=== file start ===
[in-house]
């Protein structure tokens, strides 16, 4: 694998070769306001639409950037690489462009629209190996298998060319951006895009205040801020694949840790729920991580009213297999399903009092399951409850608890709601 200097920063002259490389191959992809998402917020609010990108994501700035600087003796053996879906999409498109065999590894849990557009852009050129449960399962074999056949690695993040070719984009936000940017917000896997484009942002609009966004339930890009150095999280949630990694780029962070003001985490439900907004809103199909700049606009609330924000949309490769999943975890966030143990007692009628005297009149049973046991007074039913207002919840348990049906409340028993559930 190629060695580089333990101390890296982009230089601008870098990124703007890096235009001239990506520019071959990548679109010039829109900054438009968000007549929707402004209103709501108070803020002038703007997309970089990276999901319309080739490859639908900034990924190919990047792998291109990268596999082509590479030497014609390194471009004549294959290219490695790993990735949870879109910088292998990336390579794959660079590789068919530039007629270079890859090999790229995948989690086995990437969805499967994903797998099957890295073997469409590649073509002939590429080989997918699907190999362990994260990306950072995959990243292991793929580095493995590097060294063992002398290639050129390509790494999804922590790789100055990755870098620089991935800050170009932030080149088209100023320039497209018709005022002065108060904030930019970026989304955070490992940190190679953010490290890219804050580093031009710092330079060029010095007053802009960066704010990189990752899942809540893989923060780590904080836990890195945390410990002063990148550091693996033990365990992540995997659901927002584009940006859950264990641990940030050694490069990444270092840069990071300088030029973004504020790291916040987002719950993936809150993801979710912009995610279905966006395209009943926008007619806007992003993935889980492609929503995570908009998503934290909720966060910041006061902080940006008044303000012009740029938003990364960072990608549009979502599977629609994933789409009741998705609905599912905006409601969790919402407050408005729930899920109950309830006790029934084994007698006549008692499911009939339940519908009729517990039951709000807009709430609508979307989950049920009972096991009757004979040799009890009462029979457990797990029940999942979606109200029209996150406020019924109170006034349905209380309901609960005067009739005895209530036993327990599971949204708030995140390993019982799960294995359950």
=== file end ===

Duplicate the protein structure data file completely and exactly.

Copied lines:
[in-house]
């Protein structure tokens, strides 16, 4: 694998070769306001639409950037690489462009629209190996298998060319951006895009205040801020694949840790729920991580009213297999399903009092399951409850608890709601 200097920063002259490389191959992809998402917020609010990108994501700035600087003796053996879906999409498109065999590894849990557009852009050129449960399962074999056949690695993040070719984009936000940017917000896997484009942002609009966004339930890009150095999280949630990694780029962070003001985490439900907004809103199909700049606009609330924000949309490769999943975890966030143990007692009628005297009149049973046991007074039913207002919840348990049906409340028993559930 190629060695580089333990101390890296982009230089601008870098990124703007890096235009001239990506520019071959990548679109010039829109900054438009968000007549929707402004209103709501108070803020002038703007997309970089990276999901319309080739490859639908900034990924190919990047792998291109990268596999082509590479030497014609390194471009004549294959290219490695790993990735949870879109910088292998990336390579794959660079590789068919530039007629270079890859090999790229995948989690086995990437969805499967994903797998099957890295073997469409590649073509002939590429080989997918699907190999362990994260990306950072995959990243292991793929580095493995590097060294063992002398290639050129390509790494999804922590790789100055990755870098620089991935800050170009932030080149088209100023320039497209018709005022002065108060904030930019970026989304955070490992940190190679953010490290890219804050580093031009710092330079060029010095007053802009960066704010990189990752899942809540893989923060780590904080836990890195945390410990002063990148550091693996033990365990992540995997659901927002584009940006859950264990641990940030050694490069990444270092840069990071300088030029973004504020790291916040987002719950993936809150993801979710912009995610279905966006395209009943926008007619806007992003993935889980492609929503995570908009998503934290909720966060910041006061902080940006008044303000012009740029938003990364960072990608549009979502599977629609994933789409009741998705609905599912905006409601969790919402407050408005729930899920109950309830006790029934084994007698006549008692499911009939339940519908009729517990039951709000807009709430609508979307989950049920009972096991009757004979040799009890009462029979457990797990029940999942979606109200029209996150406020019924109170006034349905209380309901609960005067009739005895209530036993327990599971949204708030995140390993019982799960294995359950």